Further Enquires to John McNally CEO Rivers Regional Council
jmcnally@rrc.wa.gov.au

Extra Notes

The Circular Economy

Waste to Energy is recognized as part of the overall solution to achieving the Zero Landfill objectives of the Waste Strategy.

European experience has demonstrated that WtE can play a major role in the reduction of landfill with data from CEWEP (An umbrella organization representing 386 WtE plants across Europe) showing the substantial reduction in landfill over 14 years.

WtE has also had no adverse impact on the recycling efforts.

The following charts also demonstrate the substantial contribution from WtE to the Circular Economy in Europe.

What is the impact this will have on air quality in the immediate surrounds, the broader Perth metro, and specifically will there be any air quality impacts.

There are a number of similar plants around the world some located in the centre of cities and in suburban residential areas which do not raise air quality issues in their surrounds. The community will not experience any adverse air quality as a result of the plant, with the control mechanism being in place to filter and capture toxins and maintain air quality in accordance with the Environmental Protection Authority (EPA) Standards. The plant has obtained all the necessary regulatory approvals which include strong conditions on protecting air quality and the environment.

• The Perth City Skyworks (Fireworks) can release up to 4 times more dioxins into the atmosphere then the Kwinana WtE project in one entire year of operation.
• Particulate matter emissions are efficiently removed by the Bag Filter, such that the particulate emissions per hour are equivalent to only 20 motor vehicles (including 1-2 heavy vehicles) travelling along a 3klm stretch of Highway.
• Kwinana WtE has the potential to reduce Greenhouse Gas emissions by the equivalent of ~200,000 cars per annum due to:-
o Biomass content of waste being combusted
o Avoided baseload electricity generation from fossil fuels sources
o Avoided landfill gas emissions (Methane)

The project will maintain air quality in accordance with the Environmental Protection Authority (EPA) Standards, which specific EPA air-quality standards met by the exhaust system.

The Public Environmental Review document for the Kwinana WtE Project describes the specific local air quality standards (some specific to the Kwinana Industrial Area air shed) against which the expected emissions were compared, in order for the EPA to recommend that the Minister of the Environment approve that the proposal may be implemented. The PER document can be found at http://www.epa.wa.gov.au/sites/default/files/PER_documentation/Phoenix-Energy-Kwinana-WTE-PER-Document-FINAL.pdf.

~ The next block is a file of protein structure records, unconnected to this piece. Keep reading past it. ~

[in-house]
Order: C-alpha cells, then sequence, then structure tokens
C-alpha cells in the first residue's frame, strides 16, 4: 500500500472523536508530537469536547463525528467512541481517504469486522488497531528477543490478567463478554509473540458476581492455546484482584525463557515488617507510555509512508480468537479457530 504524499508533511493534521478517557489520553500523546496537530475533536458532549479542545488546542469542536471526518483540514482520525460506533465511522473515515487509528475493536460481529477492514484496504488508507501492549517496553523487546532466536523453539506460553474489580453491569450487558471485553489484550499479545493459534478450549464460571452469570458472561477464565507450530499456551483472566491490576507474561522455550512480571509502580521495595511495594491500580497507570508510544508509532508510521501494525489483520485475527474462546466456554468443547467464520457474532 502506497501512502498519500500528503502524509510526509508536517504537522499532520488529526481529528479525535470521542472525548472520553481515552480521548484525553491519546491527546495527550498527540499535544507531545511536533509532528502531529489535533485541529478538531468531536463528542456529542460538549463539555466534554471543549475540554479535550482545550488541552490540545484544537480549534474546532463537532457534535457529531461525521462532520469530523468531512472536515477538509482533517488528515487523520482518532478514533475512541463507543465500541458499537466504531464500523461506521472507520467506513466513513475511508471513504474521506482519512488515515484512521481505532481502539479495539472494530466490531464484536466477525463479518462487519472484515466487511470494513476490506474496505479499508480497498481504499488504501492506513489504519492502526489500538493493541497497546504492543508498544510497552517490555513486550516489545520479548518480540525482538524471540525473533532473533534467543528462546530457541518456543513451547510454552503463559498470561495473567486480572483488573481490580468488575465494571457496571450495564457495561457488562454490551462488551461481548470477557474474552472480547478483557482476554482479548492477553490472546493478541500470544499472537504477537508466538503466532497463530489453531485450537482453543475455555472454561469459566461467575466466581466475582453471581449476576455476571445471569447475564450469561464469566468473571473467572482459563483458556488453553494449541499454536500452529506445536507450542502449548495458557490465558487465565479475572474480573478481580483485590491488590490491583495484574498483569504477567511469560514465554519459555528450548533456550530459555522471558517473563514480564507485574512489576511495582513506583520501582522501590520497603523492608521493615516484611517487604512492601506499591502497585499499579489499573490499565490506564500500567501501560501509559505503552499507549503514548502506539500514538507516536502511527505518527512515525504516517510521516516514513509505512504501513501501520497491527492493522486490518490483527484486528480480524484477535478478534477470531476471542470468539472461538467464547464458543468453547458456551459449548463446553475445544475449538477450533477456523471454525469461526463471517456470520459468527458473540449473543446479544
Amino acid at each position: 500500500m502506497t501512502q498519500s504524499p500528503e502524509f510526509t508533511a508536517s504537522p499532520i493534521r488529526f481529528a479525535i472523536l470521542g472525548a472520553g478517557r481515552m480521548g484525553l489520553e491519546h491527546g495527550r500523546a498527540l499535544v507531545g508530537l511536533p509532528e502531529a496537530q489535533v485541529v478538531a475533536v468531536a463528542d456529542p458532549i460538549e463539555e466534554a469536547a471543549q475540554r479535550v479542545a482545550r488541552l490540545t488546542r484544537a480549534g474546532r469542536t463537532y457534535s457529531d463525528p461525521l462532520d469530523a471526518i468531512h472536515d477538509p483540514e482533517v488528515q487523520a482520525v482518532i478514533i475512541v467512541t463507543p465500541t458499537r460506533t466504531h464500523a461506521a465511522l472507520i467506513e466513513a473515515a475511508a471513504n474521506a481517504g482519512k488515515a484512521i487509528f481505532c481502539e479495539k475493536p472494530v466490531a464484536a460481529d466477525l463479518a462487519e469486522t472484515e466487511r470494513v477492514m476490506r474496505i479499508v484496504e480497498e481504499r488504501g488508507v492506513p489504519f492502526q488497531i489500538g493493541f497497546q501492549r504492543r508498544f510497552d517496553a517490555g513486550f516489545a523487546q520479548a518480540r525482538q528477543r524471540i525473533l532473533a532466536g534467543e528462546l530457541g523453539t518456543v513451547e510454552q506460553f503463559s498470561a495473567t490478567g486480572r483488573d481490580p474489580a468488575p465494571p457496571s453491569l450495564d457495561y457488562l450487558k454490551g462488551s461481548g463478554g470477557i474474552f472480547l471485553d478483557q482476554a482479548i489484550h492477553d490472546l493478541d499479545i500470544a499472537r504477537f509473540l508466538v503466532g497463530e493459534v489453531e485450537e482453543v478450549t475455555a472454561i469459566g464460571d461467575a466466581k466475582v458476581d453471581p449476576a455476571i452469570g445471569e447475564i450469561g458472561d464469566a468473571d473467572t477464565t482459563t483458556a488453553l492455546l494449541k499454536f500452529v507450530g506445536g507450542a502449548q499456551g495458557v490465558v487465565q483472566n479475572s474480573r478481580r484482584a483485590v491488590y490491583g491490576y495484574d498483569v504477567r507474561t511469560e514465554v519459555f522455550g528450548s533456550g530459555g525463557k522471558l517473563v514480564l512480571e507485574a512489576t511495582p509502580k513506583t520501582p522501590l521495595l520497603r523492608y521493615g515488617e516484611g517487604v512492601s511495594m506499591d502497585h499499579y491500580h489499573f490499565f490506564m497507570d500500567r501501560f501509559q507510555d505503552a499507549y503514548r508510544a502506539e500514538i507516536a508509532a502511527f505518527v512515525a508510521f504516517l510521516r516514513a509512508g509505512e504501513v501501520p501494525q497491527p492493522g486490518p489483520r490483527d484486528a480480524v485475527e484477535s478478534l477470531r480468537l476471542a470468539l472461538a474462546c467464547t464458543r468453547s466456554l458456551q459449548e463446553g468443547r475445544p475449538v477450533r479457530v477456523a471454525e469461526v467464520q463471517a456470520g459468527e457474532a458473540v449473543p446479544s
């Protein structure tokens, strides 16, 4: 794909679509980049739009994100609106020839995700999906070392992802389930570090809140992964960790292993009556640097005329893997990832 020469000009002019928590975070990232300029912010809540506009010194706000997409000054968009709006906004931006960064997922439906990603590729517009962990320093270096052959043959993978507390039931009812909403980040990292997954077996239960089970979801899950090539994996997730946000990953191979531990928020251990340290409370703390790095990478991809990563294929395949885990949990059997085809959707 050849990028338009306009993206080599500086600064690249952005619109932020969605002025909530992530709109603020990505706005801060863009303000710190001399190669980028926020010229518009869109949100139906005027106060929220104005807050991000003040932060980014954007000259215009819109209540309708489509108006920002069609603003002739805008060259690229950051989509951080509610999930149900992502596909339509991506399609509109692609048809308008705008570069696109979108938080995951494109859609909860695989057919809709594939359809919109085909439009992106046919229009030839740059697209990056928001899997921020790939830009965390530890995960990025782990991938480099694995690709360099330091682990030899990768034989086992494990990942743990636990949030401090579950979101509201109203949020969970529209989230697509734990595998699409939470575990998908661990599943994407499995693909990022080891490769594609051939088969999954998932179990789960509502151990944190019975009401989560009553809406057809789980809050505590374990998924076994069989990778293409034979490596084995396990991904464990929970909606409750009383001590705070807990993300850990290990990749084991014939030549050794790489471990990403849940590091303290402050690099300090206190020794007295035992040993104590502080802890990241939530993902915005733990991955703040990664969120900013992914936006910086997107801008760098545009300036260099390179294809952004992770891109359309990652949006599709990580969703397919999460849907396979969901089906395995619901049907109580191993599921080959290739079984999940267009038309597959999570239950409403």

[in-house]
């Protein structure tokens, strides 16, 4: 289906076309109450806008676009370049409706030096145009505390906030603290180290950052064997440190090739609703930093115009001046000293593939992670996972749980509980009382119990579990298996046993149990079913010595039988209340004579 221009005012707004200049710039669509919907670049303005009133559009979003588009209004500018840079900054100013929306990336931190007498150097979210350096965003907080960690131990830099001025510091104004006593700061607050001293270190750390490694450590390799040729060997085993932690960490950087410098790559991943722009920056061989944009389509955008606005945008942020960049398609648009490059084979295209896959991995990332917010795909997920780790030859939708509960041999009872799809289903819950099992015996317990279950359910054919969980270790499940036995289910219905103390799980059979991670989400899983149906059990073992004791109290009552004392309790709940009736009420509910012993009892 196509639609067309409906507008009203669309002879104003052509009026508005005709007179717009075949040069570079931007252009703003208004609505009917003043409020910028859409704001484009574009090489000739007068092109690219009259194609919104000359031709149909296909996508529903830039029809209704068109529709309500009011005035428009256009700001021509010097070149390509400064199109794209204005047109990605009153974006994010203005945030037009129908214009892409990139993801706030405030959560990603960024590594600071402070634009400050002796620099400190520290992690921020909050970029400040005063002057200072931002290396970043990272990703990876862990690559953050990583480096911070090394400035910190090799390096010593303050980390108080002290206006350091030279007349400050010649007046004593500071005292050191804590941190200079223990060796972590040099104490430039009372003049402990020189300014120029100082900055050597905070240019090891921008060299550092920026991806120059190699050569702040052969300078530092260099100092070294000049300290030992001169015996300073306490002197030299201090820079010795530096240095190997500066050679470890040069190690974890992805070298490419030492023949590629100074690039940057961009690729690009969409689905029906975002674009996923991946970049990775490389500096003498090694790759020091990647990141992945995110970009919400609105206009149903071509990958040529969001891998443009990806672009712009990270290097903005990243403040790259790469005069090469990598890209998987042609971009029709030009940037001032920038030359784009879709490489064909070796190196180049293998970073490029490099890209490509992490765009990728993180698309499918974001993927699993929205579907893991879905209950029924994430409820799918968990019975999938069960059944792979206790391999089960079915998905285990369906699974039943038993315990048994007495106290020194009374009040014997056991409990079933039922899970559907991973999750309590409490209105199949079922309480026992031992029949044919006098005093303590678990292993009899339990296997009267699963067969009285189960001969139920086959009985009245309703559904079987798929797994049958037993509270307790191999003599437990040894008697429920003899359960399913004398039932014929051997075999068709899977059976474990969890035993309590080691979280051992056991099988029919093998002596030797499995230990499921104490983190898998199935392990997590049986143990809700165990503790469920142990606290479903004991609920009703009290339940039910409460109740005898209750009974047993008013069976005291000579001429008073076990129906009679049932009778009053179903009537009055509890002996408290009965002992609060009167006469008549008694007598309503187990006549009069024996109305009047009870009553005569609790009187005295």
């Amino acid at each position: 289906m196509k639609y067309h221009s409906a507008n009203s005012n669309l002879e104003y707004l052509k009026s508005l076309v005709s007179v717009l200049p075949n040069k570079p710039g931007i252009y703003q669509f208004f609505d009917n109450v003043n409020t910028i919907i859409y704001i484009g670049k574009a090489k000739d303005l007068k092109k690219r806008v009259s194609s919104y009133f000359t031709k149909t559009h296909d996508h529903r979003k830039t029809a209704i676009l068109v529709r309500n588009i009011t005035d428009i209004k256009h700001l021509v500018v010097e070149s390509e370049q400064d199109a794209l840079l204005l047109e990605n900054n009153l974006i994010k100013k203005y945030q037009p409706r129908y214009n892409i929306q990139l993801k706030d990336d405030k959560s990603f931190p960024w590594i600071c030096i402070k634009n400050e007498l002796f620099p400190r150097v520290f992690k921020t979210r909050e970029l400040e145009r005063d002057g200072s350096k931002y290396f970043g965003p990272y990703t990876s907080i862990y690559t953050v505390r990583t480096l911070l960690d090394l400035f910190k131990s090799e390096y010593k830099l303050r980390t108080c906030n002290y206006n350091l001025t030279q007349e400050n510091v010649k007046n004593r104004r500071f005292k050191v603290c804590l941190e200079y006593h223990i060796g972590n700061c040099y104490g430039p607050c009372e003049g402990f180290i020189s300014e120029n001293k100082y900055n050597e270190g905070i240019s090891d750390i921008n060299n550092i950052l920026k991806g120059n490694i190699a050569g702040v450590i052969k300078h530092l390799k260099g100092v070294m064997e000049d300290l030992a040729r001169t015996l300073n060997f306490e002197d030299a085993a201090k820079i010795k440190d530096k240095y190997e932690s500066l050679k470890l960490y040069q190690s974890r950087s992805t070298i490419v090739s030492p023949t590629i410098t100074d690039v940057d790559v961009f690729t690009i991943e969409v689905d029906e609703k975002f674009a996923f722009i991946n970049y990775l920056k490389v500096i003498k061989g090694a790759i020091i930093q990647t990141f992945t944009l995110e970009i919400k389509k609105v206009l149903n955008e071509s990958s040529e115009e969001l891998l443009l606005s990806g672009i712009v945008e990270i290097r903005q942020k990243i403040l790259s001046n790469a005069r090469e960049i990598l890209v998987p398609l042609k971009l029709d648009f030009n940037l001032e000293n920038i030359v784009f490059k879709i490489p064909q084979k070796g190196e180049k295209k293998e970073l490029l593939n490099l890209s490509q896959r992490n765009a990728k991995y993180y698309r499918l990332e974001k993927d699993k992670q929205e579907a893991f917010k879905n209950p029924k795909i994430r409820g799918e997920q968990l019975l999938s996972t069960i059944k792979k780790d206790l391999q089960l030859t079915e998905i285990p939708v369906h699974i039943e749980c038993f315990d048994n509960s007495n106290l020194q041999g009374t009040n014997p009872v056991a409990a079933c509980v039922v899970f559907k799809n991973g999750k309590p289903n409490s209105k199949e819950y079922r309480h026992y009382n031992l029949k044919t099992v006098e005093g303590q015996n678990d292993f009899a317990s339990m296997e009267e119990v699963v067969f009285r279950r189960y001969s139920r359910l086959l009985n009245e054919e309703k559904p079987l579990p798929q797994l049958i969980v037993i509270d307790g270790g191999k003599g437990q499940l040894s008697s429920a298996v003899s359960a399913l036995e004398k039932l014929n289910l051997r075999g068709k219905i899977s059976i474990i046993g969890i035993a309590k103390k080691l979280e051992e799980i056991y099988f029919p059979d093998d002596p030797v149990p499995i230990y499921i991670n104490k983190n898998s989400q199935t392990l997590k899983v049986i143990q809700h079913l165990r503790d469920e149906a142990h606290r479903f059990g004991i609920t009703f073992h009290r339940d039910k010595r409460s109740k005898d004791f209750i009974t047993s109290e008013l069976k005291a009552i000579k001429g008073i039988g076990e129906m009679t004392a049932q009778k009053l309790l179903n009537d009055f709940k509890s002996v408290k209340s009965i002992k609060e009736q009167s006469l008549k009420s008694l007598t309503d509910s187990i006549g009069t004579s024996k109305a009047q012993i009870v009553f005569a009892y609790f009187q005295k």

Refer to section 10.2.1 Air Quality – Stack Emissions lists the standards, guidelines or procedures utilized by the independent consultant, who undertook the air quality assessment of the Kwinana Project. The Ministerial implementation Statement 1016 includes a condition that the facility is required to meet the European Waste Incineration Directive emission limits for all emissions to the atmosphere (http://www.epa.wa.gov.au/sites/default/files/Ministerial_Statement/Statement%20No.%201016_1.pdf).

The expected life-time carbon and non-carbon emissions to the air and/or atmosphere from the operation of the incinerator

The Public Environmental Review document for the Kwinana WtE Project describes the approach taken to estimate both direct emissions from the fossil fuel derived components within the waste stream, as well as the substantial abatements associated with displacing fossil fuel baseload electricity generation, and avoidance of fugitive landfill gas (methane) emissions.
The PER document can be found at http://www.epa.wa.gov.au/sites/default/files/PER_documentation/Phoenix-Energy-Kwinana-WTE-PER-Document-FINAL.pdf.


Refer to section 10.1.1.6.2 for details of the estimated lifecycle greenhouse gas emissions associated with the Kwinana WtE Project. Non-carbon emissions are discussed in detail in PER section 10.2 Air Quality – Stack Emissions.